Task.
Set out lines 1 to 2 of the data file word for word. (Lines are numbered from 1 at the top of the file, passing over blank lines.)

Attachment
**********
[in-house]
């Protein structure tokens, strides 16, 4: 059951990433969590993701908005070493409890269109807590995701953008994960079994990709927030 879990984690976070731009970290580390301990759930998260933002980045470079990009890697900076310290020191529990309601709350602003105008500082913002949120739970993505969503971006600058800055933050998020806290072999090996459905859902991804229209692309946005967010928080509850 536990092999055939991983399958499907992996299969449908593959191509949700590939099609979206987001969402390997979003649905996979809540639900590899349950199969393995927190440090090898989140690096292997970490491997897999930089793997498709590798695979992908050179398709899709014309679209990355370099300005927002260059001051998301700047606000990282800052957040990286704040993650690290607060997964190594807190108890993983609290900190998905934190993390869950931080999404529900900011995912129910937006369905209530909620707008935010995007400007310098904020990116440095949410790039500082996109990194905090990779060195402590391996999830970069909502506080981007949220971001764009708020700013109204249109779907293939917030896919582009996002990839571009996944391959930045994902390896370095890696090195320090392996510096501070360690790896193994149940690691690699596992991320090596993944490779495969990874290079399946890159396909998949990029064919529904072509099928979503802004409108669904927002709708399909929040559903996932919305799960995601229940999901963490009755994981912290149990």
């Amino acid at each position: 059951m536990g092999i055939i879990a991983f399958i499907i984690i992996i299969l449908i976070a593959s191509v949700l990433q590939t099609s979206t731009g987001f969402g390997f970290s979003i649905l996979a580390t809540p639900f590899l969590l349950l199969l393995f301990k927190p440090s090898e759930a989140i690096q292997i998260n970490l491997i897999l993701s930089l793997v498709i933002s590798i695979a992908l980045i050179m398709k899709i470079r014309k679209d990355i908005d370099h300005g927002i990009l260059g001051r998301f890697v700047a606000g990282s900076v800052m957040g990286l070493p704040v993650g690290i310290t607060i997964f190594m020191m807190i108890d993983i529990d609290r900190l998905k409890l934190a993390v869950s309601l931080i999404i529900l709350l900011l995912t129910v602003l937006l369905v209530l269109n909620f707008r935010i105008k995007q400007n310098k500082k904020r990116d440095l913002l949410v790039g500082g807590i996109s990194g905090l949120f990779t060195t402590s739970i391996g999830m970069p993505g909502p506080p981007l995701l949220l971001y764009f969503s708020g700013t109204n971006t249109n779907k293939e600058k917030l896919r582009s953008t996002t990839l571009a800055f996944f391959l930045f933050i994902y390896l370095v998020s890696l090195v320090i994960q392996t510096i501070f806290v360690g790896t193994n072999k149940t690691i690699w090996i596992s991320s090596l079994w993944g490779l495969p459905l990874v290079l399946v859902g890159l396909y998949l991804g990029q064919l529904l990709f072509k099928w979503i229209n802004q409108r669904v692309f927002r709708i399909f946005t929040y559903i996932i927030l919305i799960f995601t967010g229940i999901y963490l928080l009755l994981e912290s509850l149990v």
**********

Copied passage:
[in-house]
């Protein structure tokens, strides 16, 4: 059951990433969590993701908005070493409890269109807590995701953008994960079994990709927030 879990984690976070731009970290580390301990759930998260933002980045470079990009890697900076310290020191529990309601709350602003105008500082913002949120739970993505969503971006600058800055933050998020806290072999090996459905859902991804229209692309946005967010928080509850 536990092999055939991983399958499907992996299969449908593959191509949700590939099609979206987001969402390997979003649905996979809540639900590899349950199969393995927190440090090898989140690096292997970490491997897999930089793997498709590798695979992908050179398709899709014309679209990355370099300005927002260059001051998301700047606000990282800052957040990286704040993650690290607060997964190594807190108890993983609290900190998905934190993390869950931080999404529900900011995912129910937006369905209530909620707008935010995007400007310098904020990116440095949410790039500082996109990194905090990779060195402590391996999830970069909502506080981007949220971001764009708020700013109204249109779907293939917030896919582009996002990839571009996944391959930045994902390896370095890696090195320090392996510096501070360690790896193994149940690691690699596992991320090596993944490779495969990874290079399946890159396909998949990029064919529904072509099928979503802004409108669904927002709708399909929040559903996932919305799960995601229940999901963490009755994981912290149990």